News Ticker

Hart Island

What can the graves of the anonymous and impoverished Covid victims tell us?

Share your thoughts in the comment section below.

James Foster Jr., Jimmy Crowell II, David Samuel, Tracy Weller, Daniel Kublick, Julie Asriyan and Nora Cole in a scene from Tracy Weller’s “Hart Island” at The Gym at Judson (Photo credit: Maria Baranova)

[avatar user=”Joel Benjamin” size=”96″ align=”left”] Joel Benjamin, Critic[/avatar]

In 1915 Edgar Lee Masters published his poetic masterwork Spoon River Anthology which used the made-up epitaphs from village tombstones to expose a town’s hypocrisies.  It was a shocker in its day when small town American life was thought to be sacrosanct.

Whether or not Tracy Weller’s Hart Island directly harkens back to Masters, it certainly has similarities, most particularly in its poetically rendered revelations of the underbelly of life and death. Weller turns Hart Island, impeccably rendered in Christopher & Justin Swader’s set occupying most of The Gym at Judson, into a dark metaphor revealing more than any statistics or headlines could ever do about existence during the Covid pandemic.

Hart Island is where the bodies of indigent and anonymous people wind up, usually buried by prisoner work details from nearby Riker’s Island.  Of course, during the last two years Hart Island’s necropolis has burgeoned both in reality and in Weller’s imagination as fertile in this time as Masters’ was in his.

David Samuel and Daniel Kublick in a scene from Tracy Weller’s “Hart Island” at The Gym at Judson (Photo credit: Maria Baranova)

Weller herself takes on the role of Narrator in the persona of a twitchy voice-over artist hired to put down informative tracks for a travelogue ostensibly about the islands of New York City harbor, clips of which are projected across the back wall of The Gym.  The story she tells begins as the earth cools, continents float about and islands form as Manhattan oozes away from the mainland. As she frets over her performance, isolated in a tiny soundproof booth, ghostly figures appear and speak in counterpoint to her non-stop flow of nonsensical information.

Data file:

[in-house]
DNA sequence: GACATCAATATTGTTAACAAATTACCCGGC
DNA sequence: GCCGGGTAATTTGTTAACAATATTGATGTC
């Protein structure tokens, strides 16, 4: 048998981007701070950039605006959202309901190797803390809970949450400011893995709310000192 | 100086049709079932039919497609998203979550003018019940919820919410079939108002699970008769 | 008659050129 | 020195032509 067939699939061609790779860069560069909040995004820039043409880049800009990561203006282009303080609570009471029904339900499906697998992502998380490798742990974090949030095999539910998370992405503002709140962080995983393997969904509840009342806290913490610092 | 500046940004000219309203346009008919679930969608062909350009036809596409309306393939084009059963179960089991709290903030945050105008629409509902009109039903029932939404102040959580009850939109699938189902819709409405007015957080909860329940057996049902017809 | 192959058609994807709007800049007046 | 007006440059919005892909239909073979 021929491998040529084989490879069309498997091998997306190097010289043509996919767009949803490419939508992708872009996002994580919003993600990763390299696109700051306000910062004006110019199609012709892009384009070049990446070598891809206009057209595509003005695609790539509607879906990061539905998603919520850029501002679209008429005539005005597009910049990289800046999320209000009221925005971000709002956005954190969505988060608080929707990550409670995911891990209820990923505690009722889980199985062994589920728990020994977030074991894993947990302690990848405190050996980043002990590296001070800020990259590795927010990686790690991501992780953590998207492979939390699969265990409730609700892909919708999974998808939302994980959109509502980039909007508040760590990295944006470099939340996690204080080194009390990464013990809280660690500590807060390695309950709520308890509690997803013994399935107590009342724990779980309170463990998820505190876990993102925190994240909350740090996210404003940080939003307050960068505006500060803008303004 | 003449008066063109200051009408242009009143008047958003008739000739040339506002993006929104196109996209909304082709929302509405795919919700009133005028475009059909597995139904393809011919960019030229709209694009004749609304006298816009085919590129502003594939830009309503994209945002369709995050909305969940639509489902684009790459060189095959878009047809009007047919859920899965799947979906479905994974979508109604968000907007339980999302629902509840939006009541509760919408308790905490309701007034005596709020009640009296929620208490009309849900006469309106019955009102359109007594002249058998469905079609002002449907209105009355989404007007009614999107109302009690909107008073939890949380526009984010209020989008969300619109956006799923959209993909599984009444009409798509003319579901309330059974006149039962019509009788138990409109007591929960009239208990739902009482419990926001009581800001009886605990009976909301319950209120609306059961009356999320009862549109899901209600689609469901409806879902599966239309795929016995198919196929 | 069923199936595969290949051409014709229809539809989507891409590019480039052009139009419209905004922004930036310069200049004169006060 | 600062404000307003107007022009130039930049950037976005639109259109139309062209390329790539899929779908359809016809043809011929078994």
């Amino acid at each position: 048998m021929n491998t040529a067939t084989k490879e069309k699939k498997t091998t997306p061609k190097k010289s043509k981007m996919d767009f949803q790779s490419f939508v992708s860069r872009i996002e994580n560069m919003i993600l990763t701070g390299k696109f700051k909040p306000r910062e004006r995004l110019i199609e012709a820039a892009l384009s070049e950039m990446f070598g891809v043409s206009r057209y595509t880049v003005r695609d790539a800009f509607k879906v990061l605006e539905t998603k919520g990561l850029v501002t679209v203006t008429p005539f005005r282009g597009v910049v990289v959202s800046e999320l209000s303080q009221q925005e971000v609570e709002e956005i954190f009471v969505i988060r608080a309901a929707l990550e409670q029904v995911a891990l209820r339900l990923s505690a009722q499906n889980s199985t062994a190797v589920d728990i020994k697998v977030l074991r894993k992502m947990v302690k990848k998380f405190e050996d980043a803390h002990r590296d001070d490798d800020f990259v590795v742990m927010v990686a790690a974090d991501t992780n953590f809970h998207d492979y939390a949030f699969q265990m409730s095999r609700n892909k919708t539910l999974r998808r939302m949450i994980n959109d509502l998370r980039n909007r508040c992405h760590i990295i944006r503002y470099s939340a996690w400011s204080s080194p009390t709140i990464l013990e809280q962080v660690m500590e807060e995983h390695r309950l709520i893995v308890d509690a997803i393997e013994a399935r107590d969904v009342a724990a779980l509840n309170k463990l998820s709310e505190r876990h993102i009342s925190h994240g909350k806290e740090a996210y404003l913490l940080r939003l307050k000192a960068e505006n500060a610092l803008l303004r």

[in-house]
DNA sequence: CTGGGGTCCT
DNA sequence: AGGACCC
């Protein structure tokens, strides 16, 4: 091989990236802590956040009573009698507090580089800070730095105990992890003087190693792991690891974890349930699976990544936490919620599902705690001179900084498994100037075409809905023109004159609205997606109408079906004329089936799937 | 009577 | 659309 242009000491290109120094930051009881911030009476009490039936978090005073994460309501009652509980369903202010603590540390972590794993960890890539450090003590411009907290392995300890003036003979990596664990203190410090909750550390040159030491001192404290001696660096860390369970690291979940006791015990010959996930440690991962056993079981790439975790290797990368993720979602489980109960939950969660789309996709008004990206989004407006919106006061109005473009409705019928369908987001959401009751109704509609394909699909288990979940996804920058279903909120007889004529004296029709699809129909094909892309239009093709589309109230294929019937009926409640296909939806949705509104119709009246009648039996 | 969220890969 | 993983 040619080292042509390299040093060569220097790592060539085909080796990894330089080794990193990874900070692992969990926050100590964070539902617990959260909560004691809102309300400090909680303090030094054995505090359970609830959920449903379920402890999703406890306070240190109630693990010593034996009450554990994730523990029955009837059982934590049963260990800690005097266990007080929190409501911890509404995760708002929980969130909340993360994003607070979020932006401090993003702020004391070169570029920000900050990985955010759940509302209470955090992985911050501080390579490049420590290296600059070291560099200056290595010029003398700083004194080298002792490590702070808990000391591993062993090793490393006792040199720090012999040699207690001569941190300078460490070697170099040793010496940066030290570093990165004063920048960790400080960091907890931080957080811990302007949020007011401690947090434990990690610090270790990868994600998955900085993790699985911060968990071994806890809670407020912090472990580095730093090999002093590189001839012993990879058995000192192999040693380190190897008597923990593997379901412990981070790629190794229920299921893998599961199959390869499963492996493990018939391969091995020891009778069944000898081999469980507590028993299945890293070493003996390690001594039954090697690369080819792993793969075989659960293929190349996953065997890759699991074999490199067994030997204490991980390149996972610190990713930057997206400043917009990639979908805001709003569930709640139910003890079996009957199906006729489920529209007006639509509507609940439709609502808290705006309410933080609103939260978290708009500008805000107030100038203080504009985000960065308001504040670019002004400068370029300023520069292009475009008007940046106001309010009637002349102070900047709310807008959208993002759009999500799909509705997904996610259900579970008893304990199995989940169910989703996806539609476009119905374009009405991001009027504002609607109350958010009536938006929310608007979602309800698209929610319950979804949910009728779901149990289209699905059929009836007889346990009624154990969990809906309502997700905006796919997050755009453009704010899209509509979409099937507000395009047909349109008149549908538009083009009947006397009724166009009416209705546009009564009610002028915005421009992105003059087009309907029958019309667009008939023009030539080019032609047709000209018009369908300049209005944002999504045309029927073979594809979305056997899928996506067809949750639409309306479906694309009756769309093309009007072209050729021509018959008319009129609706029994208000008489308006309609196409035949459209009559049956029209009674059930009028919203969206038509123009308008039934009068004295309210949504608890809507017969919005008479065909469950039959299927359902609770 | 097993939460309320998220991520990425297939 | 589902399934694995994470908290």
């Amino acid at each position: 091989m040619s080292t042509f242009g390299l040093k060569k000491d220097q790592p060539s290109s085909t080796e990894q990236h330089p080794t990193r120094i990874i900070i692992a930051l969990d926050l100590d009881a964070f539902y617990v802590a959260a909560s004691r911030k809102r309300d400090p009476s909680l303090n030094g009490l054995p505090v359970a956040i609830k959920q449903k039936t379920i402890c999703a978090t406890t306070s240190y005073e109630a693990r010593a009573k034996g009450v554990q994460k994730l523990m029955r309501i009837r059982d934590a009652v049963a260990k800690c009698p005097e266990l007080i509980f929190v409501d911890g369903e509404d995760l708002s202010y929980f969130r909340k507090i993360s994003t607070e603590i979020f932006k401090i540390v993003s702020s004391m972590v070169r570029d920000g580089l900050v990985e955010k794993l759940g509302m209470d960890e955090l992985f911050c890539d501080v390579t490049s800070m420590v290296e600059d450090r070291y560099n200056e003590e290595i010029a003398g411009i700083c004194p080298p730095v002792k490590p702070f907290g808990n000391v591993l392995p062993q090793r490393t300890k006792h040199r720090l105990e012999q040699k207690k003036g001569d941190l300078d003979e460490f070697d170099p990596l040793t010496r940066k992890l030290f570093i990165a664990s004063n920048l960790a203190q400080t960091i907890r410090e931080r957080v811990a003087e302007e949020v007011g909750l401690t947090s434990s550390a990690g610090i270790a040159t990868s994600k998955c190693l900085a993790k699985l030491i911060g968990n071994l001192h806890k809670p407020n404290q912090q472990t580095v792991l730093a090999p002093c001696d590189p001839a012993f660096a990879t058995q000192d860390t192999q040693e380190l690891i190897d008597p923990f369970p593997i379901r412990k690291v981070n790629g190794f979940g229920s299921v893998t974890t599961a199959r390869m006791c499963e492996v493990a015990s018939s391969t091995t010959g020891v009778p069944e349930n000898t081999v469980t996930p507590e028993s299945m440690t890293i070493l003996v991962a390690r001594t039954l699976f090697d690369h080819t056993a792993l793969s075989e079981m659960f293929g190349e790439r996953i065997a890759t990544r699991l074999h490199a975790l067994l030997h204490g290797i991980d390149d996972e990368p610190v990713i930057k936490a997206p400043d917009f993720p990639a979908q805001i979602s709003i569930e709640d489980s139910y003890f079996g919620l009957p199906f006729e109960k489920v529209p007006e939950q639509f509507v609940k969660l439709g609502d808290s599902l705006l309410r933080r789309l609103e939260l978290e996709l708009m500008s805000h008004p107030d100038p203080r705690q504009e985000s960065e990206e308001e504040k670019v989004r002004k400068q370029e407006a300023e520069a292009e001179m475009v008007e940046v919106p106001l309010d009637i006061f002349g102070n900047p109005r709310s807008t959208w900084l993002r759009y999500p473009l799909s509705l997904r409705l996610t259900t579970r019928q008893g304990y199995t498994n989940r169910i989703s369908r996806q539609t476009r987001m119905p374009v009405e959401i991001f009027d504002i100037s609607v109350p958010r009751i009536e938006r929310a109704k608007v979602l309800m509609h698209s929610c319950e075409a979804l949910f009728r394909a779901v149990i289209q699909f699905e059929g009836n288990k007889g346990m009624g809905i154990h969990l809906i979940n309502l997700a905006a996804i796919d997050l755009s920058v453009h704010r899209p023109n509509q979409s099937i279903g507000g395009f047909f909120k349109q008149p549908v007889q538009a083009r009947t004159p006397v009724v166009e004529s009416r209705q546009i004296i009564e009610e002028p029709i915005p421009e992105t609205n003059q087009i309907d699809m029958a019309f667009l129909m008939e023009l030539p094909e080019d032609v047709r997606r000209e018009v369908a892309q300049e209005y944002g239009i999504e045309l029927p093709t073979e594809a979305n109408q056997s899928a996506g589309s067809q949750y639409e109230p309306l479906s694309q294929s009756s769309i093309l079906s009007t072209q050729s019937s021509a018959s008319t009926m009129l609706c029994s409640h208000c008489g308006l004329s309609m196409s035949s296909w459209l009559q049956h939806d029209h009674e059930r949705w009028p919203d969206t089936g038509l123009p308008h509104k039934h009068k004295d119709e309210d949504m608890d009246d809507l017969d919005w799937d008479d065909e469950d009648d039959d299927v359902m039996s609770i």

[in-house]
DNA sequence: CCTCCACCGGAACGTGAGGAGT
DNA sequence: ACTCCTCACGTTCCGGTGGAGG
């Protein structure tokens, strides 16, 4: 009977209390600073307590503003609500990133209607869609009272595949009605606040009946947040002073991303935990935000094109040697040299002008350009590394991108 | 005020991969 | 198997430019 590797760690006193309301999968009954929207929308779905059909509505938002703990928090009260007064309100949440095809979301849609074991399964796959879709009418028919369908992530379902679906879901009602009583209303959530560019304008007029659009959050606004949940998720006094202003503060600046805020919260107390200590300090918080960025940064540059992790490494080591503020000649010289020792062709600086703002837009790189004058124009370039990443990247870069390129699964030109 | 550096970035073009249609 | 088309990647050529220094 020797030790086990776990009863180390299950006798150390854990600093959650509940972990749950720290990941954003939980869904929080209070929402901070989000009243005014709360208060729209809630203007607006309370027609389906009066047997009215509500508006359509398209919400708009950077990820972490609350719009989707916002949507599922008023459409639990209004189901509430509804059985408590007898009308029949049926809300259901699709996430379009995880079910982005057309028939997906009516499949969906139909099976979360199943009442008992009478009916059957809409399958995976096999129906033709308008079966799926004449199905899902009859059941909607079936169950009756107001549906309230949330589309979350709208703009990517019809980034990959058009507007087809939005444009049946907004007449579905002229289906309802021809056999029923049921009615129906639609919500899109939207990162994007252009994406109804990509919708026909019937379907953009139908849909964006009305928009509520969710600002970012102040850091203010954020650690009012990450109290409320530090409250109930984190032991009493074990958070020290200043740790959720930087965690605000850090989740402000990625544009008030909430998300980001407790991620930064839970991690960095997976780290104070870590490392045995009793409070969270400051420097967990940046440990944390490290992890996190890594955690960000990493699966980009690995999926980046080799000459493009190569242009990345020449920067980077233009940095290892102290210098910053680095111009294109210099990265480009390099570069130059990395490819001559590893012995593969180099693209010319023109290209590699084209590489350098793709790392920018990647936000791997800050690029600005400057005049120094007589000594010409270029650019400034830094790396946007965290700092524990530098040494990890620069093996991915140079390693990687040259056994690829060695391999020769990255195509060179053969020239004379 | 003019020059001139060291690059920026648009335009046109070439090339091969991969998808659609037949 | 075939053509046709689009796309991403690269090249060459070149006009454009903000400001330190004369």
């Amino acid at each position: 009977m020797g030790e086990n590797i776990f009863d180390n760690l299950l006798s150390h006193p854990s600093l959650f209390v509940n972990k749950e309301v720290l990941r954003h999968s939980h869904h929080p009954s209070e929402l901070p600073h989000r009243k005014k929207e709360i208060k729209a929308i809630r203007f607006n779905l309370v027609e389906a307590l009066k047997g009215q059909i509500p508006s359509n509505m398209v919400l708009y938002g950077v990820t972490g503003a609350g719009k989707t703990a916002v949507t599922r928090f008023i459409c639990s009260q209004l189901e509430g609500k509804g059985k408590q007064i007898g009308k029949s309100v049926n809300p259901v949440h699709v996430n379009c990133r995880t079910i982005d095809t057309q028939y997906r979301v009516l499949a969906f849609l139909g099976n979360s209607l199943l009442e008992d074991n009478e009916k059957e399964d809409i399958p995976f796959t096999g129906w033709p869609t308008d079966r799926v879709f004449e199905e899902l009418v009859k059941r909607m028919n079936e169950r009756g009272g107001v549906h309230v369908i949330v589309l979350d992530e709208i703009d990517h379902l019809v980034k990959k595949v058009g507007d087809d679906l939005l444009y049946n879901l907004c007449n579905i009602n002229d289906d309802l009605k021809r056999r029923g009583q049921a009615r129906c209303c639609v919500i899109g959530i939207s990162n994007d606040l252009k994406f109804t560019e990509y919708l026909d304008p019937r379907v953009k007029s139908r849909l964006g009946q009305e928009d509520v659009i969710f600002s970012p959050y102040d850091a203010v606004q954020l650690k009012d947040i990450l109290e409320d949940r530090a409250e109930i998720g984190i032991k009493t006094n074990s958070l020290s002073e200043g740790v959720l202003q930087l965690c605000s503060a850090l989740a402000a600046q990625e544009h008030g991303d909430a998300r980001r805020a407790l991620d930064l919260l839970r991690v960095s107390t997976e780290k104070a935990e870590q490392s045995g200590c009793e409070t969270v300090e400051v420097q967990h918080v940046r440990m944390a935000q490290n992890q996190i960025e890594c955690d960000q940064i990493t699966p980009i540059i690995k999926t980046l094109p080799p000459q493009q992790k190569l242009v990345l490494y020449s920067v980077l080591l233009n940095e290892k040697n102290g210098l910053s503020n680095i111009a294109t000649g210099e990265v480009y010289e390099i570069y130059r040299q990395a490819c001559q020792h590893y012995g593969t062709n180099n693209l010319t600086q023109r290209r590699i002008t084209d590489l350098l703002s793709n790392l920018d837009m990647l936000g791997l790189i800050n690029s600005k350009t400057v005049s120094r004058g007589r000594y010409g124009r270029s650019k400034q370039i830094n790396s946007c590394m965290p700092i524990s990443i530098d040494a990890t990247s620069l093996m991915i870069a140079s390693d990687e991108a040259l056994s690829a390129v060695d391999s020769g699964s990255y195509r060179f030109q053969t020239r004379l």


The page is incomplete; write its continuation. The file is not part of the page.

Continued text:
M.R. (Nora Cole), G.D. (Julie Asriyan), A.E. (Jimmy Crowell II), H.T. (James Foster Jr.), N.E. (Daniel Kublick) and R.I. (David Samuel) each eloquently murmur their remembrances, made even more eloquent by the very ordinariness of each of these characters as dressed by Natalie Loveland.

One is a health aide trying to remain detached.  Another has memories that have followed her for decades.  Another has latched onto the image of a bird while another can’t escape guilt. One is a gravedigger. Several dig amongst the detritus left behind by previous gravediggers in futile efforts to seek loved ones.

Jimmy Crowell II, James Foster Jr., Nora Cole and David Samuel in a scene from Tracy Weller’s “Hart Island” at The Gym at Judson (Photo credit: Maria Baranova)

The softly murmured lines, the silences, the eerie hints of music and the emotionally lucid acting (so real it doesn’t seem to be acting at all) combine with Christina Tang’s moody lighting, the overwhelming scenic design, and Yana Biryukova’s video & projection design to produce a profound meditation—in 75 minutes—on what New York City and the rest of the world has gone through in the past few years: a spectrum of emotion from abject grief to acceptance.

Kristjan Thor’s direction somehow makes all the disparate parts flow smoothly and expressively into a pensive whole.

Here Hart Island isn’t just a place but a state of mind, a meditation.

Hart Island (March 8 – April 9, 2022)

Mason Holdings

The Gym at Judson, 243 Thompson Street, in Manhattan

For tickets, visit

Running time: 75 minutes without an intermission

Share your thoughts in the comment section below.

About Joel Benjamin (561 Articles)
JOEL BENJAMIN was a child performer on Broadway and danced with leading modern dance and ballet companies. Joel has been attending theater, ballet and opera performances ever since childhood, becoming quite opinionated over the years. He was the founder and artistic director of the American Chamber Ballet and subsequently was massage therapist to the stars before becoming a reviewer and memoirist. He is a member of the Outer Critics Circle.

Leave a comment

Your email address will not be published.

This site uses Akismet to reduce spam. Learn how your comment data is processed.